The Vampire Life, Part II
by Christopher Paul Meyer
Note: The following is adapted from a chapter of Christopher Paul Meyer’s memoir, Icarus Falling: A True Story About the Broken Dreams, Broken Heart and Broken Bones of a Nightclub Bouncer in LA. You can read Part I here. This first appeared in The Havok Journal June 21, 2017.
It was another hour of dealing with small dramas before I emerged from the dark dance floor and returned to the door. The good news was the door had quieted down. Completely.
“What happened to everybody?”
Ivana didn’t look up from her Blackberry. “I’m not letting anyone else in,” she sniffed. I wasn’t complaining: Fabian’s people were all inside; both the club and the restaurant were slammed; Freddy and I had our hands full, so we didn’t need any extra tinder. And I got paid the same no matter how many people were inside.
I peeked down the small corridor that connected the club to the hotel’s restaurant. Two couples waited in the corner. I smiled to myself — so that’s why Ivana was being a bitch. There were still some people who didn’t want to take “no” for an answer. I decided to play along.
“So we’re done for the night?” I said it loudly for the couples’ benefit.
I unhooked the rope and stepped into the corridor. One of the men approached me. He was a twenty-something muscular Hispanic dude. His eyes were slightly bloodshot. “Can we get in?”
“We’re all done for the night, bro. Sorry.”
“But we’ve been here for forty-five minutes.”
Most nights I’d have shown some empathy. Most nights I’d have heard him out, listened to his sob story and turned him away with a smile and a handshake. But most nights I wasn’t this outgunned, undermanned and exhausted. I shrugged, “What can I tell you, bud? We’re at capacity. We’re shutting the door down.”
The guy stared at me for a moment. Maybe he was drunk and processing what I’d said. Maybe he was plotting mayhem and violence against me. Maybe he didn’t understand English. I was too tired to care.
“That’s messed up,” he finally spat as he slunk back to the rest of his party. The two girls, both Hispanic and petite, were clearly toasted. Shit, between stumbling in their heels and having booze-red eyes, they wouldn’t have gotten in if we were running an open door. The other guy was wide and well-built. He looked Asian. I watched him mutter conspiratorially to the Mexican cat. Screw that. I wasn’t having four people stand five feet away and give Ivana and me the stink eye for the rest of the night. No wonder Ivana was faking so much interest in her Blackberry.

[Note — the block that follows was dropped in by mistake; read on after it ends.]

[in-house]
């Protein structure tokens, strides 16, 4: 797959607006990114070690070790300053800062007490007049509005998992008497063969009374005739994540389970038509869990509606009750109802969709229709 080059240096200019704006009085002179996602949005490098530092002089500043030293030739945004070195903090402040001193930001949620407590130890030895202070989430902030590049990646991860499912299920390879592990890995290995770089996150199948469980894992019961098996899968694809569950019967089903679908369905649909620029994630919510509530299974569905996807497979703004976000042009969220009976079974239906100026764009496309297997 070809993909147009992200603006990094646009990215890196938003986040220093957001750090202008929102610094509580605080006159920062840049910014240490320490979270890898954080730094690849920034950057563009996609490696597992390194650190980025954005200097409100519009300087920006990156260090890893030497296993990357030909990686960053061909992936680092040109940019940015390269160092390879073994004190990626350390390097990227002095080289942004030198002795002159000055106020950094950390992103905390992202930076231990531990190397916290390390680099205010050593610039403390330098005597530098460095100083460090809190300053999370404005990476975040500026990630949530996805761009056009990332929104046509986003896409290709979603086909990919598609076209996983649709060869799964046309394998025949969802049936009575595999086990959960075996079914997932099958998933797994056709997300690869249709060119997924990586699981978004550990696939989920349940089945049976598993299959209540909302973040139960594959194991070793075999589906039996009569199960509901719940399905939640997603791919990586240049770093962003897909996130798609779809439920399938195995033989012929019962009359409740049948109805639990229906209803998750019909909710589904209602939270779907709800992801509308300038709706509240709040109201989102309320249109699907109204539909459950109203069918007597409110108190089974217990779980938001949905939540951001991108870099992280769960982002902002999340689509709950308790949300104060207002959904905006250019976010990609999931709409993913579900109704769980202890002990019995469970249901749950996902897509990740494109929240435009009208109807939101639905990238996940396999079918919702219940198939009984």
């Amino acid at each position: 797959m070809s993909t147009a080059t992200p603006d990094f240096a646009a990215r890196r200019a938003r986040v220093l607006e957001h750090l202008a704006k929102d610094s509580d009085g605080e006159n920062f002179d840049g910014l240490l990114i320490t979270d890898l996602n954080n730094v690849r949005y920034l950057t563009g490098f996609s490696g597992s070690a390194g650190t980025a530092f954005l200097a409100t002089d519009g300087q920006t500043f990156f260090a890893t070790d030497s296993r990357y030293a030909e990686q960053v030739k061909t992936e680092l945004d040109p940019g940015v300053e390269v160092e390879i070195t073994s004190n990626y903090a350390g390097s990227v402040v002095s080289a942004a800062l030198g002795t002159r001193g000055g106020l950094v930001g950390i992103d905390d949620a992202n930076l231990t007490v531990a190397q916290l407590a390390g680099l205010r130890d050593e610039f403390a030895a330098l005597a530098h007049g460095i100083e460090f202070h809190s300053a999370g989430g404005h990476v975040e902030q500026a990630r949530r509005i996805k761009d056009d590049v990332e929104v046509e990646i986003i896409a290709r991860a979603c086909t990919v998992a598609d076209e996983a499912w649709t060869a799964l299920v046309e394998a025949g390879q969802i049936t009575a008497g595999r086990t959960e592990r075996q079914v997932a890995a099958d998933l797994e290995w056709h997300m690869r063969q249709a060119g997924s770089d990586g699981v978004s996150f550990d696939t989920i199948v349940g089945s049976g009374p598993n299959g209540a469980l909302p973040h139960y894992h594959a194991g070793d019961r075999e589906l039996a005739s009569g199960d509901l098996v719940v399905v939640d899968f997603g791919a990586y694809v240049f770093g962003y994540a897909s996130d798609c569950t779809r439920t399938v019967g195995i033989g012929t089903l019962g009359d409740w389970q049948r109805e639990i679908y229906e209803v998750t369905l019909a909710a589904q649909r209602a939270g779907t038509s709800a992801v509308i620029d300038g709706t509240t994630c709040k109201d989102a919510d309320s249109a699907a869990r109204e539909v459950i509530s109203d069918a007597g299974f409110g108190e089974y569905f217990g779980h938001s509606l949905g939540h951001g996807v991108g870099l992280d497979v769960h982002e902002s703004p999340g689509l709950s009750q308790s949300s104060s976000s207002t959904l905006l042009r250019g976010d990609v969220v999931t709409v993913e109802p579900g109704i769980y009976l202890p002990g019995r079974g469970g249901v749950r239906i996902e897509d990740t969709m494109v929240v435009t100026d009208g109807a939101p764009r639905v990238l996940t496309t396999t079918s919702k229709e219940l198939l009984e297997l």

“Guys, do me a favor, I gotta ask you to clear the area please.” There wasn’t much debate in my voice. I turned back to Ivana and ignored the grumbling behind my back.
My first manager used to say that good bouncers can’t last more than three years on the job before needing a break. It wasn’t because of the fights or the injuries or the threats of retaliation. It was really just because you got sick of talking to drunk people. As the couples started to move past me, I wondered if I was about to hit that point. I refocused – I could think about that later. The club was wall-to-wall, the vibe was rowdy and, man, I was already so tired –
A shoulder smacked into my back.
I turned around. That’s when the elbow smashed against my coconut. I felt the rage reverberating through my skull. His rage. And mine. How dare this dude try to take me out? And in front of my door? My vision went white.
The Mexican cat was in front of me, but his back was turned towards me — I’m not sure why. Maybe he thought I was down. His mistake. I blasted a push-kick into the small of his back. He stumbled forward and smashed into a table. I heard plates rattling and silverware hit the floor. Oh, this is going to be a dance.
I tackled ol’ Nacho Libre, and, pinning him to the ground, swung around to a “North-South” position. Then my head started throbbing. I looked above me.
The good news was I didn’t have a tumor. The bad news was the Asian dude had picked salt shakers off one of the restaurant tables and was slamming his fists into my head with them. Probably needed to deal with him, then.
I lunged towards Bolo Yeung Jr., wrapping up his legs and bringing him down. I slid across his body, secured a crossface choke and began to wrench.
Ow. Why hasn’t my head stopped pounding? I looked up again.
(Continued on Next Page)